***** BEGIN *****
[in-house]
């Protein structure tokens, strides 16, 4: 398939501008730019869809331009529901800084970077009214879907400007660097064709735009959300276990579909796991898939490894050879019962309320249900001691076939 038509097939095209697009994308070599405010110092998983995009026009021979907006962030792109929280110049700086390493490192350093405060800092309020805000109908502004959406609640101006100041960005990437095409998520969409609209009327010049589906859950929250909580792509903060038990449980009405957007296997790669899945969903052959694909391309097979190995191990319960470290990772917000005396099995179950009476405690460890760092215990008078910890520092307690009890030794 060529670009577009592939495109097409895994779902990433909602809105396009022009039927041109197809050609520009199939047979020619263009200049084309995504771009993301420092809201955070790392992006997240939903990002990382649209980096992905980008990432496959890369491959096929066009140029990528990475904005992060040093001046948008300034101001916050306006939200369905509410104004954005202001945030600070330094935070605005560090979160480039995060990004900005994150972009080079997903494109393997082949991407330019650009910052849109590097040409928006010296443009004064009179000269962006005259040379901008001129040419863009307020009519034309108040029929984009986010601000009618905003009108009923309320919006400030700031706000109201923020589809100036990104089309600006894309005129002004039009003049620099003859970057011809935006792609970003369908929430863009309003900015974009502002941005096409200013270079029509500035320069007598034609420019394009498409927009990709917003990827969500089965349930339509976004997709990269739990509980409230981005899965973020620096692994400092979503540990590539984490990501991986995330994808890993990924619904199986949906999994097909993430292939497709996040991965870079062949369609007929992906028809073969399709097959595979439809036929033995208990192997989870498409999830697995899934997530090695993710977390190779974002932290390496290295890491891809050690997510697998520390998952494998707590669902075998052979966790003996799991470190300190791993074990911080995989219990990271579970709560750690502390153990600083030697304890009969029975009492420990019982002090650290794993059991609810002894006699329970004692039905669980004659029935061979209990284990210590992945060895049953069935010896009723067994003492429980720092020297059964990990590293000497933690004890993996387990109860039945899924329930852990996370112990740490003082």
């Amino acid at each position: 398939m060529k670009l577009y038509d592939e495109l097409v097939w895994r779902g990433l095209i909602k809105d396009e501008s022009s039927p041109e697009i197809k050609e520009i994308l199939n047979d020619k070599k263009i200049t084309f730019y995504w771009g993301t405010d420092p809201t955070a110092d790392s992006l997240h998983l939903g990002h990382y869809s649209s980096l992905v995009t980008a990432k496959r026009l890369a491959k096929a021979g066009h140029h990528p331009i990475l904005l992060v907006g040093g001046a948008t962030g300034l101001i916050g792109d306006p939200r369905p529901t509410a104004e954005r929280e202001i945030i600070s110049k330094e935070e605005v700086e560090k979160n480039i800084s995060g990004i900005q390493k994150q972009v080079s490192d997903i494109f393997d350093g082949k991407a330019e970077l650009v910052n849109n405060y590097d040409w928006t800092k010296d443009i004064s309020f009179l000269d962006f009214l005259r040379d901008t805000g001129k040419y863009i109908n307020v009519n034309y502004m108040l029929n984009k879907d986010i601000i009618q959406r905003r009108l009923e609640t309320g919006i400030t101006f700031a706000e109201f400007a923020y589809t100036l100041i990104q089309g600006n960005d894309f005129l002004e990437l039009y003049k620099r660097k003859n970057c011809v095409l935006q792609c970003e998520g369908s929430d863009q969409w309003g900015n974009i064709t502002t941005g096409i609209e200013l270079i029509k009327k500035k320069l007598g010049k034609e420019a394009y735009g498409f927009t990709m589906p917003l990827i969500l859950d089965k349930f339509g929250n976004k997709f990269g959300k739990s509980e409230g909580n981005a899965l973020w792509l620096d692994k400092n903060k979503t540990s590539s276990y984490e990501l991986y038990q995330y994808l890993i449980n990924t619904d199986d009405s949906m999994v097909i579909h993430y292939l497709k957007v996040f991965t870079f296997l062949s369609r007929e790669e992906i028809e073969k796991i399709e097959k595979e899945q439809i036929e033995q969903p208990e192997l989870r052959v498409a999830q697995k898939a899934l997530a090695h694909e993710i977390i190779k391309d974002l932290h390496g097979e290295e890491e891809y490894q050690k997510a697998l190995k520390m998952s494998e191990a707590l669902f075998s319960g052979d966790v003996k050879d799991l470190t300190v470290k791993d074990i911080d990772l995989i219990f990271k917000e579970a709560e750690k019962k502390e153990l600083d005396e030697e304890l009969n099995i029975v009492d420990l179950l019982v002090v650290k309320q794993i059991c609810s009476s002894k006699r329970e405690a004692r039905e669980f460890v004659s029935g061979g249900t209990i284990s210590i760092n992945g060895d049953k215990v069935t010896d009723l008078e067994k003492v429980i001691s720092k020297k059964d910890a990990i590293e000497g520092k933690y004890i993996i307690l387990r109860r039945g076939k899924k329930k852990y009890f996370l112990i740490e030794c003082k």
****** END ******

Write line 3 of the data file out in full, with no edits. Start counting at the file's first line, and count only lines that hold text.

């Amino acid at each position: 398939m060529k670009l577009y038509d592939e495109l097409v097939w895994r779902g990433l095209i909602k809105d396009e501008s022009s039927p041109e697009i197809k050609e520009i994308l199939n047979d020619k070599k263009i200049t084309f730019y995504w771009g993301t405010d420092p809201t955070a110092d790392s992006l997240h998983l939903g990002h990382y869809s649209s980096l992905v995009t980008a990432k496959r026009l890369a491959k096929a021979g066009h140029h990528p331009i990475l904005l992060v907006g040093g001046a948008t962030g300034l101001i916050g792109d306006p939200r369905p529901t509410a104004e954005r929280e202001i945030i600070s110049k330094e935070e605005v700086e560090k979160n480039i800084s995060g990004i900005q390493k994150q972009v080079s490192d997903i494109f393997d350093g082949k991407a330019e970077l650009v910052n849109n405060y590097d040409w928006t800092k010296d443009i004064s309020f009179l000269d962006f009214l005259r040379d901008t805000g001129k040419y863009i109908n307020v009519n034309y502004m108040l029929n984009k879907d986010i601000i009618q959406r905003r009108l009923e609640t309320g919006i400030t101006f700031a706000e109201f400007a923020y589809t100036l100041i990104q089309g600006n960005d894309f005129l002004e990437l039009y003049k620099r660097k003859n970057c011809v095409l935006q792609c970003e998520g369908s929430d863009q969409w309003g900015n974009i064709t502002t941005g096409i609209e200013l270079i029509k009327k500035k320069l007598g010049k034609e420019a394009y735009g498409f927009t990709m589906p917003l990827i969500l859950d089965k349930f339509g929250n976004k997709f990269g959300k739990s509980e409230g909580n981005a899965l973020w792509l620096d692994k400092n903060k979503t540990s590539s276990y984490e990501l991986y038990q995330y994808l890993i449980n990924t619904d199986d009405s949906m999994v097909i579909h993430y292939l497709k957007v996040f991965t870079f296997l062949s369609r007929e790669e992906i028809e073969k796991i399709e097959k595979e899945q439809i036929e033995q969903p208990e192997l989870r052959v498409a999830q697995k898939a899934l997530a090695h694909e993710i977390i190779k391309d974002l932290h390496g097979e290295e890491e891809y490894q050690k997510a697998l190995k520390m998952s494998e191990a707590l669902f075998s319960g052979d966790v003996k050879d799991l470190t300190v470290k791993d074990i911080d990772l995989i219990f990271k917000e579970a709560e750690k019962k502390e153990l600083d005396e030697e304890l009969n099995i029975v009492d420990l179950l019982v002090v650290k309320q794993i059991c609810s009476s002894k006699r329970e405690a004692r039905e669980f460890v004659s029935g061979g249900t209990i284990s210590i760092n992945g060895d049953k215990v069935t010896d009723l008078e067994k003492v429980i001691s720092k020297k059964d910890a990990i590293e000497g520092k933690y004890i993996i307690l387990r109860r039945g076939k899924k329930k852990y009890f996370l112990i740490e030794c003082k």